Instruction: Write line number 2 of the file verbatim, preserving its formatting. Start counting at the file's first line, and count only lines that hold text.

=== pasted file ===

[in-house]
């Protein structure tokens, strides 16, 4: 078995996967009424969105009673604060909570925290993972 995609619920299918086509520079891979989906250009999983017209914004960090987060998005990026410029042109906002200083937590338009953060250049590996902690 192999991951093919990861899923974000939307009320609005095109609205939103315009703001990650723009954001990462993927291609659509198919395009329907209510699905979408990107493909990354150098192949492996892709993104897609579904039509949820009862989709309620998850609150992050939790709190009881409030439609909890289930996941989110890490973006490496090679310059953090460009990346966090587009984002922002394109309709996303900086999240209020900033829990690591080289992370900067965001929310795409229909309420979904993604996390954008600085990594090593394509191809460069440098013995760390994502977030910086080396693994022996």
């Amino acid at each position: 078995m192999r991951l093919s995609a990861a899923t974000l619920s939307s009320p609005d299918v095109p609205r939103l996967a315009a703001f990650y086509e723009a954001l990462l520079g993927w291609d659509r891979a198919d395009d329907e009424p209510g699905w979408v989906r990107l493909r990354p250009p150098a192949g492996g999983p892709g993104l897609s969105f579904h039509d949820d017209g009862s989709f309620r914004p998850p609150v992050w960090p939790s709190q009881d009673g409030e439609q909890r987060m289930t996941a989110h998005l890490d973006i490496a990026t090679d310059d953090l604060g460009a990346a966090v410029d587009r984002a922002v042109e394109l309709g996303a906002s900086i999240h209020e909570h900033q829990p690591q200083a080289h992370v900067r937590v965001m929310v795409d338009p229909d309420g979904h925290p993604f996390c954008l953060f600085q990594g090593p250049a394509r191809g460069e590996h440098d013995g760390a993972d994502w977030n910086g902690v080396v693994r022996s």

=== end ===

């Protein structure tokens, strides 16, 4: 078995996967009424969105009673604060909570925290993972 995609619920299918086509520079891979989906250009999983017209914004960090987060998005990026410029042109906002200083937590338009953060250049590996902690 192999991951093919990861899923974000939307009320609005095109609205939103315009703001990650723009954001990462993927291609659509198919395009329907209510699905979408990107493909990354150098192949492996892709993104897609579904039509949820009862989709309620998850609150992050939790709190009881409030439609909890289930996941989110890490973006490496090679310059953090460009990346966090587009984002922002394109309709996303900086999240209020900033829990690591080289992370900067965001929310795409229909309420979904993604996390954008600085990594090593394509191809460069440098013995760390994502977030910086080396693994022996």